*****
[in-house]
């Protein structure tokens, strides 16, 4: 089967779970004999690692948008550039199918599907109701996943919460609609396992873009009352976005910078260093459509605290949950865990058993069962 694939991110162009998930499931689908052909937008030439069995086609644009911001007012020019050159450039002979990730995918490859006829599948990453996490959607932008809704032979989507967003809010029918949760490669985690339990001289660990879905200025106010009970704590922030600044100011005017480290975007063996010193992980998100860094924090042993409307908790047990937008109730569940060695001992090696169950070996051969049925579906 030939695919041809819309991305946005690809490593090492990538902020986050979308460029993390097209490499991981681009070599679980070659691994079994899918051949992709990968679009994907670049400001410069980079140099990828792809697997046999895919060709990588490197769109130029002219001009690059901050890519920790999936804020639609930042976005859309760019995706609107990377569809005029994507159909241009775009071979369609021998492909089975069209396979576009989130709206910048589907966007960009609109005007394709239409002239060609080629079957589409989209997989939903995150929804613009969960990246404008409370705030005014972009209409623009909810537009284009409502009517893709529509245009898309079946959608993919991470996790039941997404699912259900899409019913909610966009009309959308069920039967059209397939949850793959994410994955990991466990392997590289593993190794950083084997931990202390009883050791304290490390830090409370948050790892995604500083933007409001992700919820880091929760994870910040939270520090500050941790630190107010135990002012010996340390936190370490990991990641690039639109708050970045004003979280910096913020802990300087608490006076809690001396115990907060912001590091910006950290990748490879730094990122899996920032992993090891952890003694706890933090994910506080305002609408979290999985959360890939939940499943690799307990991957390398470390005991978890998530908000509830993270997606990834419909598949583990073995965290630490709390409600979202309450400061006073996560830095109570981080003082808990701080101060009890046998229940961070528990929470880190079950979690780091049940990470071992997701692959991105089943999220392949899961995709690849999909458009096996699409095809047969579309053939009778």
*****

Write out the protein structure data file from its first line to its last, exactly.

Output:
[in-house]
């Protein structure tokens, strides 16, 4: 089967779970004999690692948008550039199918599907109701996943919460609609396992873009009352976005910078260093459509605290949950865990058993069962 694939991110162009998930499931689908052909937008030439069995086609644009911001007012020019050159450039002979990730995918490859006829599948990453996490959607932008809704032979989507967003809010029918949760490669985690339990001289660990879905200025106010009970704590922030600044100011005017480290975007063996010193992980998100860094924090042993409307908790047990937008109730569940060695001992090696169950070996051969049925579906 030939695919041809819309991305946005690809490593090492990538902020986050979308460029993390097209490499991981681009070599679980070659691994079994899918051949992709990968679009994907670049400001410069980079140099990828792809697997046999895919060709990588490197769109130029002219001009690059901050890519920790999936804020639609930042976005859309760019995706609107990377569809005029994507159909241009775009071979369609021998492909089975069209396979576009989130709206910048589907966007960009609109005007394709239409002239060609080629079957589409989209997989939903995150929804613009969960990246404008409370705030005014972009209409623009909810537009284009409502009517893709529509245009898309079946959608993919991470996790039941997404699912259900899409019913909610966009009309959308069920039967059209397939949850793959994410994955990991466990392997590289593993190794950083084997931990202390009883050791304290490390830090409370948050790892995604500083933007409001992700919820880091929760994870910040939270520090500050941790630190107010135990002012010996340390936190370490990991990641690039639109708050970045004003979280910096913020802990300087608490006076809690001396115990907060912001590091910006950290990748490879730094990122899996920032992993090891952890003694706890933090994910506080305002609408979290999985959360890939939940499943690799307990991957390398470390005991978890998530908000509830993270997606990834419909598949583990073995965290630490709390409600979202309450400061006073996560830095109570981080003082808990701080101060009890046998229940961070528990929470880190079950979690780091049940990470071992997701692959991105089943999220392949899961995709690849999909458009096996699409095809047969579309053939009778």